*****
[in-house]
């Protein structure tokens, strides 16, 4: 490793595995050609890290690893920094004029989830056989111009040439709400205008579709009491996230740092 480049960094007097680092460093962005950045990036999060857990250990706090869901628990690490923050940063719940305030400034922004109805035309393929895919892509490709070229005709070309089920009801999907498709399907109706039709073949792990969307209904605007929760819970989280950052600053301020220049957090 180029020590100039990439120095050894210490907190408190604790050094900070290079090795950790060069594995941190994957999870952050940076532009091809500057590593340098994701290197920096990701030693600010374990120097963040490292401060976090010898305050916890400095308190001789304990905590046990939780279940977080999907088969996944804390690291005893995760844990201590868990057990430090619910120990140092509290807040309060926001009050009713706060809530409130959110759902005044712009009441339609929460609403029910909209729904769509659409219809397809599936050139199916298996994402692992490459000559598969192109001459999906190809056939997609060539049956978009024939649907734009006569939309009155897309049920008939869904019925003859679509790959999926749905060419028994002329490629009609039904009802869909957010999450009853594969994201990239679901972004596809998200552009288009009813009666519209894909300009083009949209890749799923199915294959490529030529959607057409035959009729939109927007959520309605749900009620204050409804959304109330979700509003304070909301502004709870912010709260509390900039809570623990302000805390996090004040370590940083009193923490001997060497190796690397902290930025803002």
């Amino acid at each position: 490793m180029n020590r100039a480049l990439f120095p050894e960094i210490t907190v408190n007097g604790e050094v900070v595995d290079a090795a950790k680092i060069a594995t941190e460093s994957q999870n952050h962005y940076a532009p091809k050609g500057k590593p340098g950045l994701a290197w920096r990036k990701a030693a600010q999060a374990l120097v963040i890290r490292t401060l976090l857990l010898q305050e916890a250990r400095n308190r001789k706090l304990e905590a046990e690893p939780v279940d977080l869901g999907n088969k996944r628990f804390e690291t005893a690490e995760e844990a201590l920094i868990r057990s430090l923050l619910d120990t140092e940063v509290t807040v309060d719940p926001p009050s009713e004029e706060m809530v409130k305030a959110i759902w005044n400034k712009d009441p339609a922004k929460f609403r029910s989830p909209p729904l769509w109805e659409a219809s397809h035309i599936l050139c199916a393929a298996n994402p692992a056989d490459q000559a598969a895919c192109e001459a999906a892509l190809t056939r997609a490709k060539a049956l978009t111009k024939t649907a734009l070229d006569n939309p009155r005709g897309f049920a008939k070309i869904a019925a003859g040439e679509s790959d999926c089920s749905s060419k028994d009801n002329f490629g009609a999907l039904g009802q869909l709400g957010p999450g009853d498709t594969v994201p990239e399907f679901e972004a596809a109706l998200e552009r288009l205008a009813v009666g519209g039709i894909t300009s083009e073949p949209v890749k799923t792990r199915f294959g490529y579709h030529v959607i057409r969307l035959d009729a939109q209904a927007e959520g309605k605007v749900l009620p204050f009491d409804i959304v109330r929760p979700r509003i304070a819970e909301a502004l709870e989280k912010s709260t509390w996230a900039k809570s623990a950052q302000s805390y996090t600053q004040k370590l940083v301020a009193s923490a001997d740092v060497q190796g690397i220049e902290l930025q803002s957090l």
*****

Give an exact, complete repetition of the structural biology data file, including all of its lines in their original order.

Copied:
[in-house]
């Protein structure tokens, strides 16, 4: 490793595995050609890290690893920094004029989830056989111009040439709400205008579709009491996230740092 480049960094007097680092460093962005950045990036999060857990250990706090869901628990690490923050940063719940305030400034922004109805035309393929895919892509490709070229005709070309089920009801999907498709399907109706039709073949792990969307209904605007929760819970989280950052600053301020220049957090 180029020590100039990439120095050894210490907190408190604790050094900070290079090795950790060069594995941190994957999870952050940076532009091809500057590593340098994701290197920096990701030693600010374990120097963040490292401060976090010898305050916890400095308190001789304990905590046990939780279940977080999907088969996944804390690291005893995760844990201590868990057990430090619910120990140092509290807040309060926001009050009713706060809530409130959110759902005044712009009441339609929460609403029910909209729904769509659409219809397809599936050139199916298996994402692992490459000559598969192109001459999906190809056939997609060539049956978009024939649907734009006569939309009155897309049920008939869904019925003859679509790959999926749905060419028994002329490629009609039904009802869909957010999450009853594969994201990239679901972004596809998200552009288009009813009666519209894909300009083009949209890749799923199915294959490529030529959607057409035959009729939109927007959520309605749900009620204050409804959304109330979700509003304070909301502004709870912010709260509390900039809570623990302000805390996090004040370590940083009193923490001997060497190796690397902290930025803002």
């Amino acid at each position: 490793m180029n020590r100039a480049l990439f120095p050894e960094i210490t907190v408190n007097g604790e050094v900070v595995d290079a090795a950790k680092i060069a594995t941190e460093s994957q999870n952050h962005y940076a532009p091809k050609g500057k590593p340098g950045l994701a290197w920096r990036k990701a030693a600010q999060a374990l120097v963040i890290r490292t401060l976090l857990l010898q305050e916890a250990r400095n308190r001789k706090l304990e905590a046990e690893p939780v279940d977080l869901g999907n088969k996944r628990f804390e690291t005893a690490e995760e844990a201590l920094i868990r057990s430090l923050l619910d120990t140092e940063v509290t807040v309060d719940p926001p009050s009713e004029e706060m809530v409130k305030a959110i759902w005044n400034k712009d009441p339609a922004k929460f609403r029910s989830p909209p729904l769509w109805e659409a219809s397809h035309i599936l050139c199916a393929a298996n994402p692992a056989d490459q000559a598969a895919c192109e001459a999906a892509l190809t056939r997609a490709k060539a049956l978009t111009k024939t649907a734009l070229d006569n939309p009155r005709g897309f049920a008939k070309i869904a019925a003859g040439e679509s790959d999926c089920s749905s060419k028994d009801n002329f490629g009609a999907l039904g009802q869909l709400g957010p999450g009853d498709t594969v994201p990239e399907f679901e972004a596809a109706l998200e552009r288009l205008a009813v009666g519209g039709i894909t300009s083009e073949p949209v890749k799923t792990r199915f294959g490529y579709h030529v959607i057409r969307l035959d009729a939109q209904a927007e959520g309605k605007v749900l009620p204050f009491d409804i959304v109330r929760p979700r509003i304070a819970e909301a502004l709870e989280k912010s709260t509390w996230a900039k809570s623990a950052q302000s805390y996090t600053q004040k370590l940083v301020a009193s923490a001997d740092v060497q190796g690397i220049e902290l930025q803002s957090l």